There is no denying the ascension of the visual in communications of all sorts today. Take a look at any random sample of non-technical documents and you will see evidence everywhere. Even in technical and business communication, visuals claim a prominent if not central role. In a recent podcast episode of Teaching Writing, I examine the range and function of visual information in documents.
What does that mean for you as a writer? First, you need to notice the visual elements in the document types you create. How much of a visual component is there? What kinds of visuals are typically inserted? It is important to remember that the visual component includes photos, graphs, graphics, illustrations, tables, maps, and even headings. Online documents--or documents primarily shared digitally--no longer cost more to create or print, so writers typically have a wide range of colours available to them. So in addition to the obvious visual component writers need to think about which colours to use for text, lines, backgrounds, and headings.
An efficient way to deal with all of these choices and requirements is to use templates, either ones associated with the software you are using or ones prepared by your organization. These templates often have colour choices and typefaces pre-selected for you. Many word processing applications provide templates for typical documents that you can work from. Use them.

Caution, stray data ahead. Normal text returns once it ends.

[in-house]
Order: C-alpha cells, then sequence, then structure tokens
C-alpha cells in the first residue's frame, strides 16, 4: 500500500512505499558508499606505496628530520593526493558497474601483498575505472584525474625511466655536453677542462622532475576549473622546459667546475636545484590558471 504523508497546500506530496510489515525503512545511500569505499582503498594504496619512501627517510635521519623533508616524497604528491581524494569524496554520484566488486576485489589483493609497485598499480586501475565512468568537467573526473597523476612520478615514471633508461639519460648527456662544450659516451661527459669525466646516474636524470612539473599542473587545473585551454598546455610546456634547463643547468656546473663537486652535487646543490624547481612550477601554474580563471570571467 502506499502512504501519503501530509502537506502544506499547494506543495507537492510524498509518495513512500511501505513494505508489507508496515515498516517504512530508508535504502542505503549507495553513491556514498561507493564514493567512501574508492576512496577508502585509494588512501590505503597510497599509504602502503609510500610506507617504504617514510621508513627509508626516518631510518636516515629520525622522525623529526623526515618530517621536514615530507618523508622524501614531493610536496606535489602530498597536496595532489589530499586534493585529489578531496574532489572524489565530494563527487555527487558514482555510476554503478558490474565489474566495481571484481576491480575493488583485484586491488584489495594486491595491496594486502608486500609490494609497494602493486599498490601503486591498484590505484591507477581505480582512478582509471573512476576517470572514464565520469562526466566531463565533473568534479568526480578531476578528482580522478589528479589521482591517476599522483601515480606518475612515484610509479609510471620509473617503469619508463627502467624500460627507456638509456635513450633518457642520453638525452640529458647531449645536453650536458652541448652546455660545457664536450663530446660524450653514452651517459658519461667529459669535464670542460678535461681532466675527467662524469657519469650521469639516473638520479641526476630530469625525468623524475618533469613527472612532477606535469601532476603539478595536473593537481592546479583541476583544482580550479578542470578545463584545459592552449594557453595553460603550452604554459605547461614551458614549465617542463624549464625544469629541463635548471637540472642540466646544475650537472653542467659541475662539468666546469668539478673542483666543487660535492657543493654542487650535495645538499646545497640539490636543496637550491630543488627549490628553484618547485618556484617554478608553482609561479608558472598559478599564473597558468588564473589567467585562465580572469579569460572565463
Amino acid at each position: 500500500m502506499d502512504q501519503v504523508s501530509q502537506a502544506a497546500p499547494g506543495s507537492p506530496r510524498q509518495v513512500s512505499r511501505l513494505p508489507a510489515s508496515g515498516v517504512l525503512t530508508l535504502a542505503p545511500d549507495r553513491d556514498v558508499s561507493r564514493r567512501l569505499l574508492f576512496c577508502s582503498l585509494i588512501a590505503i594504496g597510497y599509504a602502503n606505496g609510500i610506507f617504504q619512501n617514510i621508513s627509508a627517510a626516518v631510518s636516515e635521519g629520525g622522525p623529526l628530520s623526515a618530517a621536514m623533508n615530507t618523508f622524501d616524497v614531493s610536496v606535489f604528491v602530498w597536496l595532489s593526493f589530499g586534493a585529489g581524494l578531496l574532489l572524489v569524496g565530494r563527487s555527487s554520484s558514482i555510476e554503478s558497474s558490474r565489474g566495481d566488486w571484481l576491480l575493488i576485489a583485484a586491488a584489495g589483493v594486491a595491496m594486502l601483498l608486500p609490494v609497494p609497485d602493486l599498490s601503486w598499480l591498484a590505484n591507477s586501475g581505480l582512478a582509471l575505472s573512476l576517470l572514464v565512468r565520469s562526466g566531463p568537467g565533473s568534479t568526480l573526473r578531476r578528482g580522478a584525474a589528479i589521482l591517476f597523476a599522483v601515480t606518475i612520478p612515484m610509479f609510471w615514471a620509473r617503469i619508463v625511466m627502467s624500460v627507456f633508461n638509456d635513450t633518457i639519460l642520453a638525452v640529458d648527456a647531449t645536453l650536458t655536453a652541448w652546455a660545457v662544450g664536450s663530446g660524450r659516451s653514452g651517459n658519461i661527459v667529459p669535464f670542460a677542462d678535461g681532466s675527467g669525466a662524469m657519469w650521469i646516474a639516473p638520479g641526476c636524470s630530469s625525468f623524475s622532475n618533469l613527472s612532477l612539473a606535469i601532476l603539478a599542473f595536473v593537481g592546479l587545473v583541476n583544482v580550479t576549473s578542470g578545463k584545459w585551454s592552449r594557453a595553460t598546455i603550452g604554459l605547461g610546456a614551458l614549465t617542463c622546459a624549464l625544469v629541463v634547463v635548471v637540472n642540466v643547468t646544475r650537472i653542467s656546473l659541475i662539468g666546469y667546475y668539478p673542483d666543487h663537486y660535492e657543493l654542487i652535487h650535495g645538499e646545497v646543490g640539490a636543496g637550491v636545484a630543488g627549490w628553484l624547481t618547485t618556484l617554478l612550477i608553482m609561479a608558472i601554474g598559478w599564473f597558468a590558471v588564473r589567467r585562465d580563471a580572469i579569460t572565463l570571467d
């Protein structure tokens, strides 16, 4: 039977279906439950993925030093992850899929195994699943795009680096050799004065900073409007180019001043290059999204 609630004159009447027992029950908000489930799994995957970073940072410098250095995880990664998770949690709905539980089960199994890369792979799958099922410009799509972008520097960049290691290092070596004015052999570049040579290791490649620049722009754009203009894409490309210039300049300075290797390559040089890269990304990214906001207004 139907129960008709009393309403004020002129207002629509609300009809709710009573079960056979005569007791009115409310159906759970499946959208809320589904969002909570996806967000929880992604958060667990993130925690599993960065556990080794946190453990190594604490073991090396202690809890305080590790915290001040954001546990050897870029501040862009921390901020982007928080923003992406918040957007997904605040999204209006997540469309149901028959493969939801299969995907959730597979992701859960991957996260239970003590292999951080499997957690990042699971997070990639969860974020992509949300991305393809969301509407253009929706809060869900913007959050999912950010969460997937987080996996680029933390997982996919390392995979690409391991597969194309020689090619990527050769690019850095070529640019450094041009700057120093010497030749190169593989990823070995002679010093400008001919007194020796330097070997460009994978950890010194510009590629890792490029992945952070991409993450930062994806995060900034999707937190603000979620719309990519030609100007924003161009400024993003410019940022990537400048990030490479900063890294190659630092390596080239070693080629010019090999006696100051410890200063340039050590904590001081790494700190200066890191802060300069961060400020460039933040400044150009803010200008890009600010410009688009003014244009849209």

But in your writing at work, notice the kinds of visual information that your documents typically include. Beyond that, focus on the work or the function of those visuals. Why are they there? Are they primarily decorative? Do they contribute to branding? Do they provide evidence or information that duplicates what is said in the text? Do they elaborate on what the text is able to say? Do they reinforce the text and make the point more vividly?
Once you have a sense of what the function of each visual is, you will have a greater understanding of the kinds of visual information readers expect to see in your documents. You might also see opportunities for including more visual information, and that, in turn, might make your writing more effective.
There is one more potential spinoff: if you develop some skill at translating textual information into visual information, you will be able to create much more interesting slides for your presentation.
For more information on how to incorporate visual information in documents, check out my technical communication textbook, a Strategic Guide to Technical Communication, and visit my website at wecanwrite.ca